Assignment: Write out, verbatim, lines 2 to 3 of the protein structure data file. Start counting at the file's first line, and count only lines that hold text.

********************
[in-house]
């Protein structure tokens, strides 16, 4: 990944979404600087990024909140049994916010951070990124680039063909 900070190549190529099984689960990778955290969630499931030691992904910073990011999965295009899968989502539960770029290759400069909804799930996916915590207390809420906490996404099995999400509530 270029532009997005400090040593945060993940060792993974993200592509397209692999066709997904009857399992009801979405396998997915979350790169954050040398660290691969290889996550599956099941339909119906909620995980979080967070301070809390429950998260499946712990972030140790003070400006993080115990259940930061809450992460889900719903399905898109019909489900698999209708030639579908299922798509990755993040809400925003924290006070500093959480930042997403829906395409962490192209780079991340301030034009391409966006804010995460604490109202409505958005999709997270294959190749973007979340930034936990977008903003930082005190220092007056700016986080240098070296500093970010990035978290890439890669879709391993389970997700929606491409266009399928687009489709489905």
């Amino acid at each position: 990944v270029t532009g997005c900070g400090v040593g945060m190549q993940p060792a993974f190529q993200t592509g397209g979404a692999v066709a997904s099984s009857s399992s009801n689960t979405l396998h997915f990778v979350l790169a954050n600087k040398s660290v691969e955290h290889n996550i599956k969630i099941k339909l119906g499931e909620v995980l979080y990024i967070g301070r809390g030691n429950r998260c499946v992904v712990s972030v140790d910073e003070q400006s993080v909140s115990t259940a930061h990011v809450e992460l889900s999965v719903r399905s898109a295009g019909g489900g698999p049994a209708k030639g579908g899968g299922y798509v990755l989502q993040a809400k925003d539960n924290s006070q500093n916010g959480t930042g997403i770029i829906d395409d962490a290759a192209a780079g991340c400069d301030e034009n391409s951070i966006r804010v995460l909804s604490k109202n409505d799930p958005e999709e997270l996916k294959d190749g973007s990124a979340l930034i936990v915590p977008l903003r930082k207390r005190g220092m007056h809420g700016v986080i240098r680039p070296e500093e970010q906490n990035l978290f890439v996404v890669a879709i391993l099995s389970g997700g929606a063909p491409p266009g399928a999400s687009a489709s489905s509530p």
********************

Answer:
């Protein structure tokens, strides 16, 4: 990944979404600087990024909140049994916010951070990124680039063909 900070190549190529099984689960990778955290969630499931030691992904910073990011999965295009899968989502539960770029290759400069909804799930996916915590207390809420906490996404099995999400509530 270029532009997005400090040593945060993940060792993974993200592509397209692999066709997904009857399992009801979405396998997915979350790169954050040398660290691969290889996550599956099941339909119906909620995980979080967070301070809390429950998260499946712990972030140790003070400006993080115990259940930061809450992460889900719903399905898109019909489900698999209708030639579908299922798509990755993040809400925003924290006070500093959480930042997403829906395409962490192209780079991340301030034009391409966006804010995460604490109202409505958005999709997270294959190749973007979340930034936990977008903003930082005190220092007056700016986080240098070296500093970010990035978290890439890669879709391993389970997700929606491409266009399928687009489709489905």
């Amino acid at each position: 990944v270029t532009g997005c900070g400090v040593g945060m190549q993940p060792a993974f190529q993200t592509g397209g979404a692999v066709a997904s099984s009857s399992s009801n689960t979405l396998h997915f990778v979350l790169a954050n600087k040398s660290v691969e955290h290889n996550i599956k969630i099941k339909l119906g499931e909620v995980l979080y990024i967070g301070r809390g030691n429950r998260c499946v992904v712990s972030v140790d910073e003070q400006s993080v909140s115990t259940a930061h990011v809450e992460l889900s999965v719903r399905s898109a295009g019909g489900g698999p049994a209708k030639g579908g899968g299922y798509v990755l989502q993040a809400k925003d539960n924290s006070q500093n916010g959480t930042g997403i770029i829906d395409d962490a290759a192209a780079g991340c400069d301030e034009n391409s951070i966006r804010v995460l909804s604490k109202n409505d799930p958005e999709e997270l996916k294959d190749g973007s990124a979340l930034i936990v915590p977008l903003r930082k207390r005190g220092m007056h809420g700016v986080i240098r680039p070296e500093e970010q906490n990035l978290f890439v996404v890669a879709i391993l099995s389970g997700g929606a063909p491409p266009g399928a999400s687009a489709s489905s509530p």